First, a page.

The new cap means that the typical household in the UK will spend around £2500 a year on energy bills. However, those that use a lot of gas and electricity will pay more.
This means that the amount each household pays for each kilowatt hour of electricity (kW h) will rise from 28p to 34p.
Gas prices will go from 7p to 10p per kW h under the new price cap.
Just a year earlier gas had cost 4p per kW h for customers on the price cap and the charge for electricity was 21p.
Is it too late to submit a meter reading?
Ofgem instructed people to take a picture of their energy meters on and submit it to suppliers to avoid being charged at the higher rate.
However, a massive surge of people submitting readings caused problems with many suppliers, so the regulator stressed that people did not need to all submit their readings on Saturday.
“If you’re planning to submit your meter reading by October 1, you can submit it a reasonable time after,” the regulator said.
Energy prices have changed
The average direct debit unit rates for energy;
Unit rate 34.00p per kWh
Standing charge 46.36p per day
Unit rate 10.30p per kWh
Standing charge 28.49p per day
These are caps on unit rates (not a cap on total bills) & vary by region pic.twitter.com/CtH2sQ0WbX
— Ofgem (@ofgem) October 1, 2022
Number of households in fuel poverty has increased
Charities National Energy Action and the Food Foundation warned that the number of households in fuel poverty has increased from 4.5 million a year ago to 6.7 million now.
Dominic Watters, a single father in the south of England said that there is fuel and food poverty on his council estate, the charities said.
“The poor have been in a cost-of-living crisis long before the term was popularised and now these fuel price rises are driving us deeper into despair,” Mr Watters told them.
“When the electric is on emergency I live in a state of emergency, not knowing if I’ll be able to cook the food, boil the kettle, wash my daughter’s uniform or even have a shower.”
Laura Sandys, chairwoman and founder of the Food Foundation said: “For this winter, it may no longer be a question of heating or eating for many households; the cost-of-living crisis and energy bill increases will see children living in homes where there is no longer that choice – they will both go hungry and be cold.”
The Resolution Foundation think tank said that it was those in the leakiest homes that will struggle the most this winter.
The increase in bills will likely be twice as large for those in poorly insulated homes than for those that have energy efficient properties.
How to reduce your energy use?
Many households will be looking to offset the higher cost by reducing their energy use. But how can you do this and how beneficial can it be?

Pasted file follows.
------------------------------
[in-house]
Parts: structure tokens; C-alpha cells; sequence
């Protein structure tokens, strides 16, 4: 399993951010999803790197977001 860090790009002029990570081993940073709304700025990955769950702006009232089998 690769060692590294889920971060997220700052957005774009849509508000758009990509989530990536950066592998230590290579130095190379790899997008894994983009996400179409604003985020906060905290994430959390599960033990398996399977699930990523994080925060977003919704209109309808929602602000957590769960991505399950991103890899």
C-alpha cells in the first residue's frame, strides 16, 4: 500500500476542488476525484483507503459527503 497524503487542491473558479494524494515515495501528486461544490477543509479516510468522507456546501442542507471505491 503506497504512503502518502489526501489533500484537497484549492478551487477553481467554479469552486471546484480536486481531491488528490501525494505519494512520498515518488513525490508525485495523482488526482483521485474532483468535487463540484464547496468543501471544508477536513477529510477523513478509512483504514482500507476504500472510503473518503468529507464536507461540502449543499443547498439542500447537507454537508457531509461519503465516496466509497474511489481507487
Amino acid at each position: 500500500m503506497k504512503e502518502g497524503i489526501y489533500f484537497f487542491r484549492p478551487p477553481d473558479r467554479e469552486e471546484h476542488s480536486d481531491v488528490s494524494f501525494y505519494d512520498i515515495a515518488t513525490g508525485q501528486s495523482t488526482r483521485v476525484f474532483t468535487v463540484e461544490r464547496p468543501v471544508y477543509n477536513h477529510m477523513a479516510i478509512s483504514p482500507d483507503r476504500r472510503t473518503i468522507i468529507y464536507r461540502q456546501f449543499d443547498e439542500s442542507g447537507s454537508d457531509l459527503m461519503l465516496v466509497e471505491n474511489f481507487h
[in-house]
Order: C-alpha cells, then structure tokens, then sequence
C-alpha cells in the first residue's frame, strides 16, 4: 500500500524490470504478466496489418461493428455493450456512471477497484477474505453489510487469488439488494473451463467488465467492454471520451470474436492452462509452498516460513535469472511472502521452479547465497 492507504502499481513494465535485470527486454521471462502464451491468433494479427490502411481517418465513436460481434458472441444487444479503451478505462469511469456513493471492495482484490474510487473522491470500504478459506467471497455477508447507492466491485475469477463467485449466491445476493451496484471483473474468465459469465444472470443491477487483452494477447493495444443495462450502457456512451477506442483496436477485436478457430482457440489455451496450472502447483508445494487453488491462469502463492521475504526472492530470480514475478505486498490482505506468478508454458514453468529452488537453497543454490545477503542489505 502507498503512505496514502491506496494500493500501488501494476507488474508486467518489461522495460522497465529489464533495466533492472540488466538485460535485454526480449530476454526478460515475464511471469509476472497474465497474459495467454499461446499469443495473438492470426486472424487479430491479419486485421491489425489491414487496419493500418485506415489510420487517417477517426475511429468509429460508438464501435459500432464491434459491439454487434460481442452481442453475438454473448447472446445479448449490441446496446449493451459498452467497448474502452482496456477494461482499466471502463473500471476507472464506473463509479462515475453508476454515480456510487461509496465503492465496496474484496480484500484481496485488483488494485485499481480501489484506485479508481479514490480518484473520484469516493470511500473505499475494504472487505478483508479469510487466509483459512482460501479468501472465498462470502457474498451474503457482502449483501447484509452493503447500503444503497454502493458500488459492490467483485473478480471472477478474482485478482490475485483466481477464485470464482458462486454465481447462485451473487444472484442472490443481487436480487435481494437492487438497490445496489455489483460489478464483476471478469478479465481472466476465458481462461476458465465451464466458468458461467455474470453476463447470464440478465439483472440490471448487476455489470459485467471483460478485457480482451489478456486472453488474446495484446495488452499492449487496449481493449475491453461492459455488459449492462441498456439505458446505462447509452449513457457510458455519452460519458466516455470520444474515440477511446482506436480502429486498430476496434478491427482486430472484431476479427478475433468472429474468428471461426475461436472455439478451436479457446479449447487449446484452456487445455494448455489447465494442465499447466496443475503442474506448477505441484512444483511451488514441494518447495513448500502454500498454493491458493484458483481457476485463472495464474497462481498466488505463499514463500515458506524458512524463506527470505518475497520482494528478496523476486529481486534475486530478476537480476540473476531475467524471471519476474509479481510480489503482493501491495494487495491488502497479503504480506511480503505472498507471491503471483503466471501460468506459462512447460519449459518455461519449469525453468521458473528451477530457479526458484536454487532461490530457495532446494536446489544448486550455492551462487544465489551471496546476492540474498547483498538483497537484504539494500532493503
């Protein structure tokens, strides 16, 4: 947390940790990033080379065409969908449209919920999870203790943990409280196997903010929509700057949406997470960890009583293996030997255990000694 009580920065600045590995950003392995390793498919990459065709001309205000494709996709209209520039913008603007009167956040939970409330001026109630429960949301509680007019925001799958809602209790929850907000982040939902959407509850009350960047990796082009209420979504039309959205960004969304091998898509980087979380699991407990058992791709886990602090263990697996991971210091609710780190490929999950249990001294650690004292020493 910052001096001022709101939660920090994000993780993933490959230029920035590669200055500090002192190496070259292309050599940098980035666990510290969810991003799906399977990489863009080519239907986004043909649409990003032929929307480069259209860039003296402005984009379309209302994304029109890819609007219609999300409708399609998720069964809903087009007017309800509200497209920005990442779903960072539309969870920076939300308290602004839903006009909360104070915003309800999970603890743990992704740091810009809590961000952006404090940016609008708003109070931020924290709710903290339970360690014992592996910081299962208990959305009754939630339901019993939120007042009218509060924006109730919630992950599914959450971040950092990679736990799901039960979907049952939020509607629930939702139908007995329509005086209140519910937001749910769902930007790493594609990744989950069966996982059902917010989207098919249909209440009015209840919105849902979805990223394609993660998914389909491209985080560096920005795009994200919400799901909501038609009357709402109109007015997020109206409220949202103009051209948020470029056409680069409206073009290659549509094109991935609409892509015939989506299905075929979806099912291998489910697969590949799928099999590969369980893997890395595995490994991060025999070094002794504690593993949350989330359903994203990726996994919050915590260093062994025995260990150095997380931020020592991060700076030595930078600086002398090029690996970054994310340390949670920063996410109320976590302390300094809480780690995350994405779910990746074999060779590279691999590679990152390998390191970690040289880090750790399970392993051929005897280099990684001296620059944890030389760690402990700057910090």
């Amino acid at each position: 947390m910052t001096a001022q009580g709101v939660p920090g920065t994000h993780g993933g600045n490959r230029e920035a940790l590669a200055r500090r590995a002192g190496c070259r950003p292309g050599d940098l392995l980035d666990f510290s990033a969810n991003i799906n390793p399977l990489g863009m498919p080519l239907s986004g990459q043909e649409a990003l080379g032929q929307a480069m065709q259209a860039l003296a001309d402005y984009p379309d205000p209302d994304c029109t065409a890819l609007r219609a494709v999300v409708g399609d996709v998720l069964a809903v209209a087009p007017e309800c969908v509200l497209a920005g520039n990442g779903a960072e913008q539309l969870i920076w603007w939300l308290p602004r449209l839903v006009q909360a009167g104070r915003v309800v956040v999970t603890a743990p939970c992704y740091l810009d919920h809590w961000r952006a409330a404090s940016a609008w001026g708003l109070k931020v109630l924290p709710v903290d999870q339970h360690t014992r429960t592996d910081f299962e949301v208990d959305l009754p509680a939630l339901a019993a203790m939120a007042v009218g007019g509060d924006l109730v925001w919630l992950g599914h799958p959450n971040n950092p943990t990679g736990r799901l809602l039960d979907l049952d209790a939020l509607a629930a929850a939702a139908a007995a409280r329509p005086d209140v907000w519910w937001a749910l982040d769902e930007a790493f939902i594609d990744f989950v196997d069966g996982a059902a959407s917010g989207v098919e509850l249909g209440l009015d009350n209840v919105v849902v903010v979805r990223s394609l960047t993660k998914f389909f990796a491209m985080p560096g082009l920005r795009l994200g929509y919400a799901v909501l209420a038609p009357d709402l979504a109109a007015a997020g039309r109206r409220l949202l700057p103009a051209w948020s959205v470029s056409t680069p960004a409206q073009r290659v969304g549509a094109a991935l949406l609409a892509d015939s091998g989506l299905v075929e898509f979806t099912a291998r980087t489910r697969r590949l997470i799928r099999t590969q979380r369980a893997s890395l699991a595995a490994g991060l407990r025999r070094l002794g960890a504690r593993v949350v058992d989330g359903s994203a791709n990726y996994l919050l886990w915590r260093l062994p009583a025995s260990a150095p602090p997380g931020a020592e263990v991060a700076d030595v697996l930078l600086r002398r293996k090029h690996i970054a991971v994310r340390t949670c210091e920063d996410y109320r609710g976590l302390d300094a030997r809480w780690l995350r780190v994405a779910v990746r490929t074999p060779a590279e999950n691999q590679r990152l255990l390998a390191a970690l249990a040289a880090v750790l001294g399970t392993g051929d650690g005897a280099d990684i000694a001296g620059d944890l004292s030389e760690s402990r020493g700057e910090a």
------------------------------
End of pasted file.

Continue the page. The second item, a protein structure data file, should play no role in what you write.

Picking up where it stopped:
Jonathan Marshall, a senior economist at the think tank called on the Government to help people reduce their energy use in the long term.
“While the scale of support is hugely welcome, millions of households will remain exposed to unaffordable energy costs.
“People living in poorly-insulated homes will see bill increases this winter that are more than double that for families in well-insulated homes.
“And while the Government has made the right call on short-term intervention on prices, in the longer term incentives to reduce consumption will become increasingly important.”
Experts also say there are many other ways to reduce energy costs as we approach winter.
A simple way is to ensure the flow temperature of your condensing gas boiler is turned to its optimal level.
This will help the boiler operate more efficiently and turning down the thermostat will help you save money. This will not reduce the heat in your home if done so correctly but should only be done if the temperature inside remains safe.
Government support to help pay for energy bills
If you’re struggling with the rising cost of energy bills, government support is available.
Households will start receiving money off their energy bills from October, with the discount made in six instalments.
A discount of £66 will be applied to energy bills in October and November, rising to £67 each month from December through to March 2023.
Further Government support includes a £650 one-off cost-of-living payment for around eight million households on means-tested benefits.
🔔Energy prices will change tomorrow
Keep your supplier up to date by supplying a meter reading, but if you can’t get through, you can submit your reading a reasonable time after.
It might help to take a photo of the reading pic.twitter.com/AeuZoiiWi7
— Ofgem (@ofgem) September 30, 2022
Your Money Matters
Your Money Matters is a campaign launched by us and our sister titles across Newsquest to help you overcome the surge in the cost of living. This year has seen a whole host of household price increases — from the energy price cap rise to surging inflation and food prices — costing your family hundreds or even thousands of pounds extra per year. We’re making it our mission to look out for your cash, offering money-saving deals, competitions, giveaways and insightful stories from your community on the impact this cost-of-living crisis is having on our readers. The worldwide energy crisis exacerbated by the Ukraine invasion, the financial impact of the Covid pandemic, record inflation figures and a surge in the cost of goods, fuel and travel means we will all feel the pinch. Through our newspaper, we want to do what we can to help make your cash go further because we know your money matters.